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Fisher feted, says coaching decision will be 'a January thing'

When Jeff Fisher left his job with the Tennessee Titans in late January after 16 full seasons as head coach, plans for his annual celebrity softball game were already in motion.

"You have to do things in advance so we committed to it," Fisher said. "When things went the way they did in January, it was obvious to me I wanted to continue with it."

Saturday night's event, in its 11th year, was billed as Fisher's "Final Farewell," and as Fisher signed autographs before the game, the more than 5,000 fans in attendance -- including Fisher's mom, Janette, and sons Brandon and Tren -- gave him a standing ovation.

"Everything on and off the field Jeff has done for the city of Nashville, people are going to remember and they are always going to hold a special place in their hearts for him," quarterback Kerry Collins told the *Tennessean.* "But I think the vice versa is true. Jeff really holds this place dear and he raised his kids here. There will always be a special relationship with Jeff and the community."

That community had kind words for Fisher on Saturday.

"'We're going to miss you' and 'thanks for the memories,'" Fisher recounted as fans came up to talk to him. "I've been fortunate to have had a chance to put a smile on the faces of so many people."

Mike Munchak has taken over as coach of the Titans, but Fisher is expected to have his pick of jobs if he decides to return to the sideline. He remains a nonvoting adviser to the NFL's competition committee but said he isn't thinking of his next job now.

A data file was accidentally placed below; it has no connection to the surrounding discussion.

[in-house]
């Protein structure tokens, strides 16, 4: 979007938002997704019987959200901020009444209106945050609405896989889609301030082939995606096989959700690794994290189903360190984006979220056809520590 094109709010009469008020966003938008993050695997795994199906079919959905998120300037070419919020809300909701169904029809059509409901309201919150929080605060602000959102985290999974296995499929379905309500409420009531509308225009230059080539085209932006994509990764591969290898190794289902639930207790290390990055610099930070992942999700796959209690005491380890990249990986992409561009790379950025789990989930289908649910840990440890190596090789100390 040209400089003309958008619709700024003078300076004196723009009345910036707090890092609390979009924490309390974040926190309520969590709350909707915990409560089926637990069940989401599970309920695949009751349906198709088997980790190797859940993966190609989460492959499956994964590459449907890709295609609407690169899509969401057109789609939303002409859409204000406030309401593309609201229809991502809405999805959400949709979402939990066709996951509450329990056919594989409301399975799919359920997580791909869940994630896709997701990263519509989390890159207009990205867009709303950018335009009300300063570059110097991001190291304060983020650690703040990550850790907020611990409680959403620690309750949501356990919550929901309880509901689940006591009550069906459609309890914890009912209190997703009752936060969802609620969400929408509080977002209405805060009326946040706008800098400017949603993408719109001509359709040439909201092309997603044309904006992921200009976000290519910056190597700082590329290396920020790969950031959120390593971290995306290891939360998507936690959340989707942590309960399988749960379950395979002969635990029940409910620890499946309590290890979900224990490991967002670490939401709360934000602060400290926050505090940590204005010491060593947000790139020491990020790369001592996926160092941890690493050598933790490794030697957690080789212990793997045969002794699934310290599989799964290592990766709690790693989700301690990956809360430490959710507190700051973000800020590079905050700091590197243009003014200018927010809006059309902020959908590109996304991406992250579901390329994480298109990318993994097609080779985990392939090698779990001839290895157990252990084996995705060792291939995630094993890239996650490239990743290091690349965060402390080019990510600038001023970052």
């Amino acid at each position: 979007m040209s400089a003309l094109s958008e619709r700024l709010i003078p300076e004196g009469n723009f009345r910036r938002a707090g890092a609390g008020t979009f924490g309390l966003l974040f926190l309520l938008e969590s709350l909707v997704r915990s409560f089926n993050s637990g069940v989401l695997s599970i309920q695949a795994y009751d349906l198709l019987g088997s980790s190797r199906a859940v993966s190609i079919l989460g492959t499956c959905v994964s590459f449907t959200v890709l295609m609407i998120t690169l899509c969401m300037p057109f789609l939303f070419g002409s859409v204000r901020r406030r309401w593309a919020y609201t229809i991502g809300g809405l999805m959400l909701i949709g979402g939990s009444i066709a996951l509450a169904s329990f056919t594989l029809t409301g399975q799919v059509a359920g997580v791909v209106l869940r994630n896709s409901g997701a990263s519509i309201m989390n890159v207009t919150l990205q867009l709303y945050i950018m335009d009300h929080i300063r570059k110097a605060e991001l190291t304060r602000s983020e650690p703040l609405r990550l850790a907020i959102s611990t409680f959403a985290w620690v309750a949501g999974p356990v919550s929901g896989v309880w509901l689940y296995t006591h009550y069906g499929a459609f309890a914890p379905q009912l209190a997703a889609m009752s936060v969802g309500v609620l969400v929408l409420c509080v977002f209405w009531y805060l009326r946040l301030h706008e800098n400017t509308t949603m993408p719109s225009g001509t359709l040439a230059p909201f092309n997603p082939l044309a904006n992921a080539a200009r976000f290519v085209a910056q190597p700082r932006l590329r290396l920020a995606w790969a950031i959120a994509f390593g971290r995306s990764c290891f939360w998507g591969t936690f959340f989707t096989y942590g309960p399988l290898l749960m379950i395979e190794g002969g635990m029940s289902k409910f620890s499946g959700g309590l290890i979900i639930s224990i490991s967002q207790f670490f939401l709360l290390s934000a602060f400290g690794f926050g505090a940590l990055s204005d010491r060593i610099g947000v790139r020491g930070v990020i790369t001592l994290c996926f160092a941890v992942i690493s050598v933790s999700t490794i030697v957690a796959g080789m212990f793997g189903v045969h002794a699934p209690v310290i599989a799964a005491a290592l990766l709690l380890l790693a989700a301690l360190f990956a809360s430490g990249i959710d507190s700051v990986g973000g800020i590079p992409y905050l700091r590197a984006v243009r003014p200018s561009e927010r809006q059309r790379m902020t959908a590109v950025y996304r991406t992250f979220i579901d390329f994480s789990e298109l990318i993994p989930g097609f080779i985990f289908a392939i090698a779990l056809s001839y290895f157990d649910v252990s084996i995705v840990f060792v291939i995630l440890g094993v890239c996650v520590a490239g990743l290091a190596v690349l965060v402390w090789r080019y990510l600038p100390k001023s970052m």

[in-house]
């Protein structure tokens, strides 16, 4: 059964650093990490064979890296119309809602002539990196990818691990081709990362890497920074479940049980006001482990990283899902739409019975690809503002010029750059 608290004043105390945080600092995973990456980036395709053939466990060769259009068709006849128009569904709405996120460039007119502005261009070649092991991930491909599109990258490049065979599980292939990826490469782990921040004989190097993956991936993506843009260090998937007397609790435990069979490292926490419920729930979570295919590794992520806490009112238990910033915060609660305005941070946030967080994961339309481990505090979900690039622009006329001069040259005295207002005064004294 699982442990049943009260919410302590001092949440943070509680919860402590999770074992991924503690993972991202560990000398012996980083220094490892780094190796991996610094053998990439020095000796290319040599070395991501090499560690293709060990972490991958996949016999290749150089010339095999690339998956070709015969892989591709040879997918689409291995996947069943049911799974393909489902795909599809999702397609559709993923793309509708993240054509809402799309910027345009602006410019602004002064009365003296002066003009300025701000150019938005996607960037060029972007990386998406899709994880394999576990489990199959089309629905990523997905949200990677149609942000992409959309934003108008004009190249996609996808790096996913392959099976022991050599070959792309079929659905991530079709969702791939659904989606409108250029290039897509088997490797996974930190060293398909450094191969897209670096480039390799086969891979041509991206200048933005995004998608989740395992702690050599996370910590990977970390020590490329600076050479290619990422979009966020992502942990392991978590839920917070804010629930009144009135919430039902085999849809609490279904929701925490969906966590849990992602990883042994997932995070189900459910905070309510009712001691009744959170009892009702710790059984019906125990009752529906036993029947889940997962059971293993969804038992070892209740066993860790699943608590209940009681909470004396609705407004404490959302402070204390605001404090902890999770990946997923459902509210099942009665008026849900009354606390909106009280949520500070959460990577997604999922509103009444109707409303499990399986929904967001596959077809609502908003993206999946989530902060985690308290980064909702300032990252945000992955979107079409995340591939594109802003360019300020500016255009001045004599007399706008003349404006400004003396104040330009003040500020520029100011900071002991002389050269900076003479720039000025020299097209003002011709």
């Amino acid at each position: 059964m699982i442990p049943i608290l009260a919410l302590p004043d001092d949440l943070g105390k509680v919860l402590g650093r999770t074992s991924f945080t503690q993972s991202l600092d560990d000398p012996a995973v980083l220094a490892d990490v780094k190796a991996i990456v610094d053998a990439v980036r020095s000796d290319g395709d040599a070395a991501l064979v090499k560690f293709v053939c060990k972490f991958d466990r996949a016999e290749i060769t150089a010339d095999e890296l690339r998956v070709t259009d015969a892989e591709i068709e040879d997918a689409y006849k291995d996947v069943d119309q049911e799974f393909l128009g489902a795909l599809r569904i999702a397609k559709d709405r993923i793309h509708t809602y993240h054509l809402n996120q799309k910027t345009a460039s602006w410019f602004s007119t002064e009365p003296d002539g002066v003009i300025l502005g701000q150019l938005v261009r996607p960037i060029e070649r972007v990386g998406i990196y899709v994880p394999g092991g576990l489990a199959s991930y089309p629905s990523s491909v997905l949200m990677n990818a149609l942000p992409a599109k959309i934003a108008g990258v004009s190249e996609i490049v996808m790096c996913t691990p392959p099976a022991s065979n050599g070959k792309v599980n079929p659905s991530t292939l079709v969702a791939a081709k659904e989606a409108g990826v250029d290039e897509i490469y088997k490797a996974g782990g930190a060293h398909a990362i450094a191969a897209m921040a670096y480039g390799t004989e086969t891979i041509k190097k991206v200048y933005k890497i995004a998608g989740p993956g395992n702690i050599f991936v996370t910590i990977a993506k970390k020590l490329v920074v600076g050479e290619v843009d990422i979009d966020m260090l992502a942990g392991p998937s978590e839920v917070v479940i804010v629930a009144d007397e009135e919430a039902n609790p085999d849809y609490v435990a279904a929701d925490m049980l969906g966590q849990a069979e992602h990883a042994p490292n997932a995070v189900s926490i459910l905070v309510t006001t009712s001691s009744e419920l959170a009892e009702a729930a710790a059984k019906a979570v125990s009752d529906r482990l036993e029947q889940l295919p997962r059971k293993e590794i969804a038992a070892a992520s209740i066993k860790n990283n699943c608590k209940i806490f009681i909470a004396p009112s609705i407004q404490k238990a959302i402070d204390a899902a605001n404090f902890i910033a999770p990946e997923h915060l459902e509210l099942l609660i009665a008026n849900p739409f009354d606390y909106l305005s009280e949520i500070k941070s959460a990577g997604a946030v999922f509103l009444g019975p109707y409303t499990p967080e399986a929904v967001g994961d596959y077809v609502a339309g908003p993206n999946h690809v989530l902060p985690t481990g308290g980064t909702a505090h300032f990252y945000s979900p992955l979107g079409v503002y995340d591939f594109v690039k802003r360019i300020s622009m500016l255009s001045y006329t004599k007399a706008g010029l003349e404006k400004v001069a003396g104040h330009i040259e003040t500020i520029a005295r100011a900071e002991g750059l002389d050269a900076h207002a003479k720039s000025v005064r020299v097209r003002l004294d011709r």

"That's going to be a January thing. That's next year. I don't think much about it. I don't pay much attention to it," Fisher said of the NFL.

For now he's enjoying being able to rest and do whatever he wants after either playing or coaching football the past 25 years. Hunting and fishing and watching his youngest son play for Auburn this fall are in his plans.

"First time I've had a spring, a summer, a fall. I've not seen Montana in the fall, so I'm going to do a lot of that stuff," Fisher said.

"Regardless of what happens in the future, I'm going to continue with my role in the community. I'm going to keep a home here."

The softball game at Greer Stadium benefited the Wounded Warrior's Project, the Nashville Children's Alliance and Mercy Ministries among others. Fisher said three of the four men from the Wounded Warrior's Project that he climbed Mount Kilimanjaro with in May were scheduled to attend, while 500 tickets were provided to families from Fort Campbell.

"What you miss is the players, and that's what's important because it's the players, it's the personalities, it's their hearts," Fisher said. "This is a chance for fans to come out and see them in a really relaxed environment and just kind of enjoy the moment."

Former players scheduled to take part included Eddie George, Frank Wycheck, Brad Hopkins and Kevin Dyson along with current players including Derrick Mason, Kerry Collins, Pro Bowl returner Marc Mariani, Dave Ball, Cortland Finnegan and Michael Roos.

"He's been a fixture in my life the last 15 years," said Mason, who played 6 seasons under Fisher before joining the Ravens as a free agent in 2005. "Guys came back for this because they love him. I don't think too many coaches, once they leave, have guys come back and show how much they appreciate him. I know I wasn't going to miss this."

The Associated Press contributed to this report.

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